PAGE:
The value on a good wine list may not be quantitative at all.  In a good wine program, the beverage director or sommelier has assembled a list of wines that you yourself could not buy anywhere for any price.  Many of the best wineries produce small quantities of wine that never makes it to retail shelves because of the complexities and perils of distribution.  Instead it goes directly to restaurants.

Let me try and reframe my sister’s question.  Assuming you are looking for the biggest bang for your buck among the lower priced wines on the list, how can you pick a good one?

Depending on your temperament, and how great a priority you place on finding the best value on the list, you could bluntly ask the sommelier.  Remember, the sommelier is your friend.  You may say, “I don’t care if it’s white or red, dry or sweet, still or sparkling.  All I want is to find the best made wine under [insert price range here].”  Or something along those lines.  And then once you have settled on a wine, you can choose your meal to complement the bottle, much like Dyson DeMara.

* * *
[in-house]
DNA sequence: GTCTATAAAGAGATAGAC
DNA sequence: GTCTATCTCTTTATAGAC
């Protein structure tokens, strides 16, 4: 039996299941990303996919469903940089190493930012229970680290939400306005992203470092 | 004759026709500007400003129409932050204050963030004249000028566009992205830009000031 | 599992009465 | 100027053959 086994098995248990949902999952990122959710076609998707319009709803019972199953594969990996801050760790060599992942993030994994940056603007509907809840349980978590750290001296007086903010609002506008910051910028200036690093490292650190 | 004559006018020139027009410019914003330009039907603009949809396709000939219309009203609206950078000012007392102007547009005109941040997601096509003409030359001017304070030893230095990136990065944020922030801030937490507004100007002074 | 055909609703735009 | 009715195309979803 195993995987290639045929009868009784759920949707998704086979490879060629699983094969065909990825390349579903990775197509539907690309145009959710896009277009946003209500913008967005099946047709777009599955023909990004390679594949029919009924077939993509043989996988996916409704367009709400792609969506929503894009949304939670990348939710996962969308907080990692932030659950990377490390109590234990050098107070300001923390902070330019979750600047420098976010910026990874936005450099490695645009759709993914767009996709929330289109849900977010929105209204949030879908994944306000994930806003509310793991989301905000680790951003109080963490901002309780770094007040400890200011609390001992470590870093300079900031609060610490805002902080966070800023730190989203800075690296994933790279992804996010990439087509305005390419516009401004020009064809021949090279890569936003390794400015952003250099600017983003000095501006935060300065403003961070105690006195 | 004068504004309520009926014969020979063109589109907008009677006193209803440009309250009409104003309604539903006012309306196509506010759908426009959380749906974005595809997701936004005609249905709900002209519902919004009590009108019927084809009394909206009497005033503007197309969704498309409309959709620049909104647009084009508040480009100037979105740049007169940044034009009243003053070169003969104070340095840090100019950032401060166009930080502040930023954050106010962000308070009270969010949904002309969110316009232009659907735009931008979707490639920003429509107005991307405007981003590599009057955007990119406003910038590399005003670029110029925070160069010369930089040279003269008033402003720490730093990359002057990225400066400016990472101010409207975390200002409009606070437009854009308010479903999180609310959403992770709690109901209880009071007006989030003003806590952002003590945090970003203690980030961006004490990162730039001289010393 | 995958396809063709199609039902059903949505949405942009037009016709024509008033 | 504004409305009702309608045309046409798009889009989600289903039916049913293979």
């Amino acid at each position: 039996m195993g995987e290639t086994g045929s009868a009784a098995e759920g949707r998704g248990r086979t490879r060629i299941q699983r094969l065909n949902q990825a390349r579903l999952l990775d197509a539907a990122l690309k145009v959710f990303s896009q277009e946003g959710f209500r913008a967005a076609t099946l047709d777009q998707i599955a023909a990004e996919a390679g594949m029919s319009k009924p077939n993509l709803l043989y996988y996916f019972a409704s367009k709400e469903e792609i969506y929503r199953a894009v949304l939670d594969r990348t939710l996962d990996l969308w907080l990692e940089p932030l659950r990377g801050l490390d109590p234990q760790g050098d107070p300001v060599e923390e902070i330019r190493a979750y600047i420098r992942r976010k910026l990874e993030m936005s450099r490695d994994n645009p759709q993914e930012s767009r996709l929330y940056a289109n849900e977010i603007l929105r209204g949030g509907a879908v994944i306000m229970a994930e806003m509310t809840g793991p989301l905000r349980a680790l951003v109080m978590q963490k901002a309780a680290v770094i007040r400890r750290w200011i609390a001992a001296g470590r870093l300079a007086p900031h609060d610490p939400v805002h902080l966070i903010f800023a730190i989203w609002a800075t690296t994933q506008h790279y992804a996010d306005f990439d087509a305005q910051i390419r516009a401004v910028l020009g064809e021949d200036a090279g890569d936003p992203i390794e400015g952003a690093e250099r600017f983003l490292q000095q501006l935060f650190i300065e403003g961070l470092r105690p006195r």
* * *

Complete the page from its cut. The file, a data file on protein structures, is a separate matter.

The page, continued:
But if you are holding a well-written wine list in your hand, and you want to take a stab at choosing the wine yourself, here are a few tips.

First, take a deep breath and remember, all the wines on a restaurant’s wine list should be very good.  They have been handpicked by someone who presumably understands not just wine, but the overall profile of the restaurant’s food.

Second, avoid like poison any wine you recognize. Restaurants will continue to make a lot of money selling Santa Margherita Pinot Grigio to people because it is a “safe bet.”  Don’t be one of those people.  Not everyone is as brave as you are.

Third, look for passion.  Sometimes a restaurant will take the Santa Margherita money and use it to subsidize wines that are special to them for some reason or another.  While this will not be spelled out explicitly, there could be some notation of the restaurant’s enthusiasm for a wine on the list itself, or it could simply appear as a disproportionate number of wines from one region, like Sicily.